V-J Day and the End of World War II

Dear Editor:

Some 77 years ago, on August 15, 1945, Imperial Japan announced its intention to surrender. Subsequently, on September 2, 1945, Dignitaries representing the Emperor of Japan and the Allied Nations gathered on board the USS Missouri and signed the formal surrender documents, designating that day as the official Victory over Japan Day (V-J Day). V-J Day was especially momentous; the gruesome and exhausting Second World War was finally – and officially – over.

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World War II is one of the most significant and influential events of the twentieth century. The devastation was incredibly immense and incalculable. Total military and civilian deaths have been estimated at 70 to 85 million, which represented approximately 3% of the global population during that time.

World War II gave birth to the nuclear age. The Manhattan Project and its “devastating climax,” the dropping of two atomic bombs on Japan, led to the nuclear arms race that continues to this very day. Unfortunately, the end of World War II marked the beginning of the Cold War rivalry between the Western Allies and the Soviet Union. Resultant from that “ideological competition,” The United States and the nations of Western Europe formed NATO as a means of enhancing collective security and defense. The United Nations began to function as a world body with one of its goals being the prevention of further war; a goal that has yet to be achieved. The former hostile Axis nations; Germany, Italy, and Japan, are now alliance partners with the United States.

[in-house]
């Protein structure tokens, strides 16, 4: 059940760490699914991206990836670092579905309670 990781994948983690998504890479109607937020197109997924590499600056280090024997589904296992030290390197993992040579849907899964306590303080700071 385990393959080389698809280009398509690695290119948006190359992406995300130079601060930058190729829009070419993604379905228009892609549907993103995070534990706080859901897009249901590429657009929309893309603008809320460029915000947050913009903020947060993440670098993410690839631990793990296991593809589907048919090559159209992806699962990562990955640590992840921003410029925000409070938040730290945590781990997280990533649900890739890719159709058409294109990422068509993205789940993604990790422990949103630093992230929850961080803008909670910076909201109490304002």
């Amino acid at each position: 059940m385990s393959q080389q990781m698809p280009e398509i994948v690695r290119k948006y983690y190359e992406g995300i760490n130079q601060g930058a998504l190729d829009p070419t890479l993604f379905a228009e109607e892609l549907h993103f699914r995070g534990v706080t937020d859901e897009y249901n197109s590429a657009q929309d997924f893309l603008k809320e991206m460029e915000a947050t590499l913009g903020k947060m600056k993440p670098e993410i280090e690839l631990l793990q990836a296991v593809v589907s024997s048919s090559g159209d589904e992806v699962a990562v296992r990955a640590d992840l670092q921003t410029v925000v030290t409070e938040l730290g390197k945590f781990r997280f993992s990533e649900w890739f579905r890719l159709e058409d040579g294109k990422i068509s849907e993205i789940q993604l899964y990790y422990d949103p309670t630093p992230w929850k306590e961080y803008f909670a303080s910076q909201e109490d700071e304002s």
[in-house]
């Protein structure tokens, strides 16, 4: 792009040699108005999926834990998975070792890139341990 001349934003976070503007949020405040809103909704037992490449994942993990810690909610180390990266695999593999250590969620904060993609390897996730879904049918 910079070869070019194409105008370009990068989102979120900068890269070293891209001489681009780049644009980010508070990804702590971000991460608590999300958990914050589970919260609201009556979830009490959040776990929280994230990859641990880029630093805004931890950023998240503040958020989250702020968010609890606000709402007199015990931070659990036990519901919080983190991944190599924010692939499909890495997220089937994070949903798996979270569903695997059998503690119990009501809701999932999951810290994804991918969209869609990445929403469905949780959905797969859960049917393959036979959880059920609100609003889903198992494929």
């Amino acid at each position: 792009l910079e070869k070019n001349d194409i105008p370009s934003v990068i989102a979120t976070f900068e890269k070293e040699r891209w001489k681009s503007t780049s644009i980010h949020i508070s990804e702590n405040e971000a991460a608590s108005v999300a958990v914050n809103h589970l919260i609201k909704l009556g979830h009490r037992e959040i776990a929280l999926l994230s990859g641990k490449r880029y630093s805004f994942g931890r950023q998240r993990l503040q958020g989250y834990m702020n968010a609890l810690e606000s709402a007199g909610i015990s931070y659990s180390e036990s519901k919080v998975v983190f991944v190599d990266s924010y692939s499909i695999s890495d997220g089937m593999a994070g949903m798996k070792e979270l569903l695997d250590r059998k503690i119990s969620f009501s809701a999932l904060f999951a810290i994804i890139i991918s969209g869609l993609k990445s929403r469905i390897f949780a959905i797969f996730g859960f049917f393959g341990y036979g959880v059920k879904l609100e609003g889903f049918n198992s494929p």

The end of World War II was a time of transition. The war had provided an opportunity for millions of Americans. By the end of the war, the United States emerged as the world’s dominant economic and military power. Women enjoyed employment gains during the war, approximately 6 million women had entered the workforce for the first time, boosting the percentage of women in the total workforce to 35 percent in the manufacturing industry. Despite the opportunities that had opened for women and minorities during the war, antiquated policies and archaic prejudices remained and persisted. By the end of WWII, more than 400 committees had been established to improve race relations. Progress was, and, in many cases, continues to be, extremely incremental.

In 1944, to facilitate the transition of returning Service Members to civilian life, President Franklin D. Roosevelt signed the GI Bill of Rights into law. This act provided education and training for veterans, paid for by the federal government. Over half the returning Service Members, about 7.8 million veterans, attended colleges and technical schools under the GI Bill. The act also provided federal loan guarantees to veterans buying homes or farms or starting new businesses.

The legacy of World War II is ever-present. It is a legacy of death and destruction, but also, one of hope, sacrifice, determination, and innovation. Some 405,000 Americans sacrificed their lives to ensure our nation’s freedom. An entire generation of Americans and our Western Allies came together to defend democracy and to defeat the forces of aggression, oppression, and tyranny in Imperial Japan, Fascist Italy, and National Socialist Germany.

The sacrifices, hardships, and heroic efforts of these brave men and women must never be forgotten.

John Di Genio

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